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Ravel Tzigane -Concert rhapsody for violin and piano-
Ravel Tzigane -Concert rhapsody for violin and piano-
Ravel Tzigane -Concert rhapsody for violin and piano-


Ravel Tzigane -Concert rhapsody for violin and piano-

Sale price$29.95
SKU: BA08849-90

Composer: Maurice Ravel

Publisher: Barenreiter

Instrument: Violin

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Ravel Tzigane -Concert rhapsody for violin and piano-

Juilliard Store

Pickup available, usually ready in 2 hours

144 West 66th Street
New York NY 10023
United States


Editor: Woodfull-Harris, Douglas

Orchestral scoring : V/piano

Product format: Performance score, part(s), Urtext edition

Binding: Stapled

Pages / Format: XXIII, 20/8/8 - 31,0 x 24,3 cm

In 1922 Maurice Ravel heard the young Hungarian violin virtuoso and niece of Joseph Joachim, Jelly D’Aranyi, in concert in London. Following the performance, Ravel spent the remainder of the evening requesting D’Aranyi to play numerous gypsy tunes on her violin, probing her on the technical limits of the instrument. The result of this encounter is Ravel’s virtuoso classic “Tzigane”.

Written originally for violin and piano or luthéal (a mechanism invented in 1919 that attaches to a piano, producing a sound similar to the rich overtones of the Cimbalon), the premiere took place in London in April 1924. The composer had finished the work only days beforehand. Ravel later orchestrated “Tzigane” and both versions remain a “must” for music-lovers and aspiring violinists today. Jelly D’Aranyi performed both versions regularly throughout her long career.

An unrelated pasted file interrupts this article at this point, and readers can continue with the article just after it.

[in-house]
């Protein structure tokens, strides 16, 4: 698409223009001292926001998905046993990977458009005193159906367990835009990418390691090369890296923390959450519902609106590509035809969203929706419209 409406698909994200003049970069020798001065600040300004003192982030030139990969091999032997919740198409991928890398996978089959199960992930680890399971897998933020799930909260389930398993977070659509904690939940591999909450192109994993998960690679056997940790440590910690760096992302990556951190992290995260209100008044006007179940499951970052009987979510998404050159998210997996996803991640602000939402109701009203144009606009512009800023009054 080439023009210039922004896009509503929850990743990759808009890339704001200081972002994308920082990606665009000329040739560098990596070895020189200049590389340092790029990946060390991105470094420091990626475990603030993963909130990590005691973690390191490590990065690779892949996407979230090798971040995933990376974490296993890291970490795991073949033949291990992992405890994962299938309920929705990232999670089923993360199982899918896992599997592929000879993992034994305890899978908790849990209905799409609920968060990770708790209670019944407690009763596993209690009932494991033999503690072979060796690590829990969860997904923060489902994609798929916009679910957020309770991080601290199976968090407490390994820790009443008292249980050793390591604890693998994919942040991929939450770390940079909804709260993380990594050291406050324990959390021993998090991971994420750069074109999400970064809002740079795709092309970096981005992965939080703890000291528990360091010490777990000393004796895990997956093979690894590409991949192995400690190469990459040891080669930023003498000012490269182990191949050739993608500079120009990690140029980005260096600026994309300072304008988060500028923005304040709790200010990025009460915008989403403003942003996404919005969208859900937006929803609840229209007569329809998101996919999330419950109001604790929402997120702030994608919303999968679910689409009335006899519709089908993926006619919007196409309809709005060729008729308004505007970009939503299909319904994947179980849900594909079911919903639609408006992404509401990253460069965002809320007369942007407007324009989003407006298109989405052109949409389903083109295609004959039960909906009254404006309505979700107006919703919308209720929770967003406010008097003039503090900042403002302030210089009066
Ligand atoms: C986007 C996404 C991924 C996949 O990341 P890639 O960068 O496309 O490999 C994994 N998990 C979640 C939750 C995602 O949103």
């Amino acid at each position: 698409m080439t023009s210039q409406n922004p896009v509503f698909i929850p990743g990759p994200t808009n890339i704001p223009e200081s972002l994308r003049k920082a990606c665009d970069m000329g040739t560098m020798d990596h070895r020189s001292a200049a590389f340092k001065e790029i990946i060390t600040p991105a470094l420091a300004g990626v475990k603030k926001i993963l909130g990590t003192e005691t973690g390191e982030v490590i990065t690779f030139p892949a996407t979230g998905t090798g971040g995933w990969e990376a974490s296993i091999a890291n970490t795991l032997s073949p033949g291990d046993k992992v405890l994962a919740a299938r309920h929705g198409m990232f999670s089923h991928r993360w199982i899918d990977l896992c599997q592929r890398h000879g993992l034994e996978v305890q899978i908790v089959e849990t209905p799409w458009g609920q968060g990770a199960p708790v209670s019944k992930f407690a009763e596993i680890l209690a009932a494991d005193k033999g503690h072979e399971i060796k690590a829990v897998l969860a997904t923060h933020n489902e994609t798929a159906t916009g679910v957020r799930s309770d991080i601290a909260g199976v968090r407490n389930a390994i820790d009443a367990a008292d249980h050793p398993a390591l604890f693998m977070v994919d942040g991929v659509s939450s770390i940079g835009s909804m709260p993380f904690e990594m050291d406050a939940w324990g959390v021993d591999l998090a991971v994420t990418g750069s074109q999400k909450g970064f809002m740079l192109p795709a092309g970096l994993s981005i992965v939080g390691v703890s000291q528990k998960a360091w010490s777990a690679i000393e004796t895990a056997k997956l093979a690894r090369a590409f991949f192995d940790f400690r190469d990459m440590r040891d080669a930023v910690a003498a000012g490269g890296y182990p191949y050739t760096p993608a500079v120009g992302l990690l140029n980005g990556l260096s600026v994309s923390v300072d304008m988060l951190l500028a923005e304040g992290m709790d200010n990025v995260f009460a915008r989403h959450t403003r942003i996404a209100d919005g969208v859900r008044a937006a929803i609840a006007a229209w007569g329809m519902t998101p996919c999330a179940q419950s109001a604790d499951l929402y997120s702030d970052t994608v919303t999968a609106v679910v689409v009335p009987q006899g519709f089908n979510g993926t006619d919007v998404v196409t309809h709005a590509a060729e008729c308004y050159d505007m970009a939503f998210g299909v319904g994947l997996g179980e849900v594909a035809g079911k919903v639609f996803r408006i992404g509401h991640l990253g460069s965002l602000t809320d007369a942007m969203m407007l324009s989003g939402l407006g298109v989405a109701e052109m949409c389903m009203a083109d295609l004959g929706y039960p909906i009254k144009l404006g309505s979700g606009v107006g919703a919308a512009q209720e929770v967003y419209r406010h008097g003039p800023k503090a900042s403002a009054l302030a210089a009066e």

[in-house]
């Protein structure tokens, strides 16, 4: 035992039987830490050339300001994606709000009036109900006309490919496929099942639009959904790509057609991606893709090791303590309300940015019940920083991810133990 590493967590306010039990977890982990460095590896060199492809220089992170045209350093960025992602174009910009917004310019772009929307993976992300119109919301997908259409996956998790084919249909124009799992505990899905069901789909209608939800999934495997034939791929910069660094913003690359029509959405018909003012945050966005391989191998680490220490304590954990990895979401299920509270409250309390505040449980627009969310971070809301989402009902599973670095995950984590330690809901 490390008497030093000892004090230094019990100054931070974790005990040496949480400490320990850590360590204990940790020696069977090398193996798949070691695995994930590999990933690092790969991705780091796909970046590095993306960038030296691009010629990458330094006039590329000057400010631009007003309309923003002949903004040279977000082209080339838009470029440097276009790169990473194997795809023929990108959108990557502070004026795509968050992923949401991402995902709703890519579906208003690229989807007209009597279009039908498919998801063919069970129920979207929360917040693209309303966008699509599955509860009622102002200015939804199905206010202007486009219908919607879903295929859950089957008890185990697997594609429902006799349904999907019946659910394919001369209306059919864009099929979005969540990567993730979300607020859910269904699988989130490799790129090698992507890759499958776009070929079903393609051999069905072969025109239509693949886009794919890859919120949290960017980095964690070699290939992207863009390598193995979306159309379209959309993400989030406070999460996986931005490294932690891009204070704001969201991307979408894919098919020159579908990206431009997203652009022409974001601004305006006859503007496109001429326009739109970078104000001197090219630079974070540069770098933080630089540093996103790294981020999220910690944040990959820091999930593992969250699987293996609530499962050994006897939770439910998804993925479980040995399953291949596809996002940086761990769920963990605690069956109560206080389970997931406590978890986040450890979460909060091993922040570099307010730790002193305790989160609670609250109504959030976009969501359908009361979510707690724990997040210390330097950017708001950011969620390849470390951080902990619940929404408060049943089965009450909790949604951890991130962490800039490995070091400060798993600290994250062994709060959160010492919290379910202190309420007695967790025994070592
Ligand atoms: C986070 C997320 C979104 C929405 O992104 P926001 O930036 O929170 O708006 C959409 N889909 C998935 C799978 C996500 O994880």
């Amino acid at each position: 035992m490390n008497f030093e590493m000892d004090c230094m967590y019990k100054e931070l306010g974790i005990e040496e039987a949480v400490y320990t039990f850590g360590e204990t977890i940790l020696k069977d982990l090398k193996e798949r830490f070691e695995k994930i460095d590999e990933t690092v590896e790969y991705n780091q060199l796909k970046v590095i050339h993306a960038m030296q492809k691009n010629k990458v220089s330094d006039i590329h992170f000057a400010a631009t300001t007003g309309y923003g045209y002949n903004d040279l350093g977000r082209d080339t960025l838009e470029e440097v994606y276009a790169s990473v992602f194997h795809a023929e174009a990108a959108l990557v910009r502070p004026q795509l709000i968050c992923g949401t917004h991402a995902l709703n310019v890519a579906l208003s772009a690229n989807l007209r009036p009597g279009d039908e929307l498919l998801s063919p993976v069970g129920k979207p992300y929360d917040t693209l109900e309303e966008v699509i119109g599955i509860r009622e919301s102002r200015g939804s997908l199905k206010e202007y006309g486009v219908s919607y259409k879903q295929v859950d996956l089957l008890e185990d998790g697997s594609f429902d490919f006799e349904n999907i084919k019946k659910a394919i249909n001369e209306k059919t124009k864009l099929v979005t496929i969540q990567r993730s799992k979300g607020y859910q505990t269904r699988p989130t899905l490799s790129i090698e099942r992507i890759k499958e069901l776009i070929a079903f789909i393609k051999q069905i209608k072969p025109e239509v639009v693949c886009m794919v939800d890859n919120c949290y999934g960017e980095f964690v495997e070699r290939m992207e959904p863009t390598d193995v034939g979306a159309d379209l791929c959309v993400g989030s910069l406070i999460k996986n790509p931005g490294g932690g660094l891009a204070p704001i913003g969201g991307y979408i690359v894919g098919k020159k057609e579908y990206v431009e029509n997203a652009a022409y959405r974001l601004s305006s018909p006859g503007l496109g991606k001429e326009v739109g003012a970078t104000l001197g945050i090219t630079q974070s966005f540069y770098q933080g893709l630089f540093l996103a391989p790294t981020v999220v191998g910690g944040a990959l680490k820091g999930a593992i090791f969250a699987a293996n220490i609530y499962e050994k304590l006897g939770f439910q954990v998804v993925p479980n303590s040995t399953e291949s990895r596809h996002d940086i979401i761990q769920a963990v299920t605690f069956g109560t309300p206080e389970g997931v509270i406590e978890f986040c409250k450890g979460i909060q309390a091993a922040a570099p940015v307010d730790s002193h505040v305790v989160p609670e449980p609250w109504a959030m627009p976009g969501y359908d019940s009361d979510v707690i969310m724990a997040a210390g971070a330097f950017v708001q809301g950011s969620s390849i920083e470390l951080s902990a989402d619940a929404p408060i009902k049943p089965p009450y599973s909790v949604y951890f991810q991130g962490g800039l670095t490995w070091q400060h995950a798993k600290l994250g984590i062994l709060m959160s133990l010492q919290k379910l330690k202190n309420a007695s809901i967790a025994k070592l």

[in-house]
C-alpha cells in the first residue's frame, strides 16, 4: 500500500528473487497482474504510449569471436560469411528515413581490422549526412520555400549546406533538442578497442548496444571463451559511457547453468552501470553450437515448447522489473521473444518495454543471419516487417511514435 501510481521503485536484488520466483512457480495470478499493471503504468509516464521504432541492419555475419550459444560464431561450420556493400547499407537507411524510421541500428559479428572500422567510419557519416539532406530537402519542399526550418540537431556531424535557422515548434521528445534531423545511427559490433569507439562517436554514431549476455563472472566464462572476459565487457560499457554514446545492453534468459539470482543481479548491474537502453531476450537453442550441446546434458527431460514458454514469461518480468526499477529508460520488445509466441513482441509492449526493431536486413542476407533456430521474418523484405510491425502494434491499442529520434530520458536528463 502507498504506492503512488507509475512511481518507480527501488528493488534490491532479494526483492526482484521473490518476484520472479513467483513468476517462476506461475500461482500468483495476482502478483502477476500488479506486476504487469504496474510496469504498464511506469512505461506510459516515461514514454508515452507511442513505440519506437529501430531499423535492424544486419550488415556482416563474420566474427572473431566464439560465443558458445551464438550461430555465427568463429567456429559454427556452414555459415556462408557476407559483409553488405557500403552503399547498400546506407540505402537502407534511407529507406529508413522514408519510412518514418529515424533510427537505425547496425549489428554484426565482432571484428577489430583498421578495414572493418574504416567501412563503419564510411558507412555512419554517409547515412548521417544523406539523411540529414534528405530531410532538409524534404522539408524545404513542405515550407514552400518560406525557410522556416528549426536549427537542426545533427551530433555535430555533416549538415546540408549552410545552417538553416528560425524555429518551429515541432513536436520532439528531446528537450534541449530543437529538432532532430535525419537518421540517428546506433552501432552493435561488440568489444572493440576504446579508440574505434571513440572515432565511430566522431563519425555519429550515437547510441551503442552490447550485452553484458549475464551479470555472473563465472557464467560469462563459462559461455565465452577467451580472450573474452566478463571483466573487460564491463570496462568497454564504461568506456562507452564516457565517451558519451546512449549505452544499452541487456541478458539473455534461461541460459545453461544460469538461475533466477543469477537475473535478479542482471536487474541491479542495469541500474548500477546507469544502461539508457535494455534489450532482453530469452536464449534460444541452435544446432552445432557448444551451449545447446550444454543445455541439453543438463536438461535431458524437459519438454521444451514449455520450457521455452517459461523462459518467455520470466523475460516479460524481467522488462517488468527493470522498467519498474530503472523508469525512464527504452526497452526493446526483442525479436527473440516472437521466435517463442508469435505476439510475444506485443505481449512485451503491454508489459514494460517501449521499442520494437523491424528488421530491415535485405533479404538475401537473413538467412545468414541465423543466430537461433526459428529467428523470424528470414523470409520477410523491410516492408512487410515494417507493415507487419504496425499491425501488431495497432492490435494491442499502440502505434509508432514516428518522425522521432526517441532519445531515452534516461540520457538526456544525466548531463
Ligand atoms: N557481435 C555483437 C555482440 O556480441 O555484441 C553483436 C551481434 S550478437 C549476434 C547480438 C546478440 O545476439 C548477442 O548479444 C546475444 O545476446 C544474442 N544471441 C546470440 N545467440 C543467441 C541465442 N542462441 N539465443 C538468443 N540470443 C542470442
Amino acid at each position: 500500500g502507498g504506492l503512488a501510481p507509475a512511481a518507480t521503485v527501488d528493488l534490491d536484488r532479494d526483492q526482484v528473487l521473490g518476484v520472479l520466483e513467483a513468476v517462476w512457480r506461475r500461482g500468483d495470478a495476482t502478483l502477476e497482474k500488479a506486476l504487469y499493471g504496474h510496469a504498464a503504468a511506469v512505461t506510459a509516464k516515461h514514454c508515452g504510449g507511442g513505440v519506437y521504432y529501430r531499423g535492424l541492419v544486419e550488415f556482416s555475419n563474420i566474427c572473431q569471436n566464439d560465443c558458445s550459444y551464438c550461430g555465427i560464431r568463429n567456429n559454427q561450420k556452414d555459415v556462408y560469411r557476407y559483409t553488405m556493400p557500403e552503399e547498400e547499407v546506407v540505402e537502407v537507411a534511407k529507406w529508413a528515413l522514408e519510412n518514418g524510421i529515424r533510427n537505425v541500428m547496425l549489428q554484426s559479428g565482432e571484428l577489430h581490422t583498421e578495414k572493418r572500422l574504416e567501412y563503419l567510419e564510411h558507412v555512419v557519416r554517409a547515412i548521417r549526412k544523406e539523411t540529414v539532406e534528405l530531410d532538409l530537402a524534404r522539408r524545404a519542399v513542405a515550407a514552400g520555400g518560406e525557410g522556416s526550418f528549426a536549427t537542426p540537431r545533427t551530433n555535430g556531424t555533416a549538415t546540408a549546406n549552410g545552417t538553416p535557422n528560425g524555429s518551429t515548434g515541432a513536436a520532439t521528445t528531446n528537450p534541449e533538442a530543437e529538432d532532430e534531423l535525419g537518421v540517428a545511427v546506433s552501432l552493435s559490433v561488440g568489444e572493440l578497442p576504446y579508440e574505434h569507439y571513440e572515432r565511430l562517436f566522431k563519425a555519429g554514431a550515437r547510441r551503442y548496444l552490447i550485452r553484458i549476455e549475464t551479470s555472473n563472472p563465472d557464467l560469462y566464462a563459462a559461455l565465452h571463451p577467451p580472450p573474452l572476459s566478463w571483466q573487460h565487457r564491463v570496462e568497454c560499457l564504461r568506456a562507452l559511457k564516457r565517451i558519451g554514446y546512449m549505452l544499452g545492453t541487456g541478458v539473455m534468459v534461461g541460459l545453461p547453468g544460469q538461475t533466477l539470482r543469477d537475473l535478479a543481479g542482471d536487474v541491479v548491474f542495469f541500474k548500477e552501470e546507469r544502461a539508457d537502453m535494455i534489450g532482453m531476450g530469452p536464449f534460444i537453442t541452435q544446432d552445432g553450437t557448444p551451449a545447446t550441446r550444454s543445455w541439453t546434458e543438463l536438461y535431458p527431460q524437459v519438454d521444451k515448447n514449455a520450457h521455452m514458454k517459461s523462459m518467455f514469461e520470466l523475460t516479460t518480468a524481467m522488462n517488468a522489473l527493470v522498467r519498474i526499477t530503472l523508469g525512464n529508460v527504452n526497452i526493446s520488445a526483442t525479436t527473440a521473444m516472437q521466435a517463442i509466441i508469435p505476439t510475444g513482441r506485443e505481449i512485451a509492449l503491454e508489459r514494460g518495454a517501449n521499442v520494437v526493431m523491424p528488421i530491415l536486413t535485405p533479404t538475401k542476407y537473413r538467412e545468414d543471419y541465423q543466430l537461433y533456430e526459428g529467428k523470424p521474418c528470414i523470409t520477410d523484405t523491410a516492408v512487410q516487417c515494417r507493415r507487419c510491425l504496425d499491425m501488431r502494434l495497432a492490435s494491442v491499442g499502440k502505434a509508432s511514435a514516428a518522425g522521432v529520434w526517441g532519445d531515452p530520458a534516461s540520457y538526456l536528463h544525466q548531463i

This Urtext edition presents the first scholarly-critical edition of Ravel’s masterpiece. It is published both in the orchestral version, complete with full score and performance material, as well as in the composer’s earlier version for violin and piano. All known sources, including letters, have been drawn on for the new edition; one of the available sources, consulted for the first time, was a copy of “Tzigane” from the estate of Jelly D’Aranyi, which is today part of a private collection.

The version for piano and violin contains, besides the Urtext part, a second violin part as a facsimile with performance instructions by Jelly D’Aranyi. D’Aranyi’s alterations and fingering reflect how Ravel must have heard the work in rehearsals and performance and as such are a document of early 20th century performance practice. The cooperation between Ravel and D’Aranyi is comparable to that of Brahms and Joachim working on the Brahms violin concerto.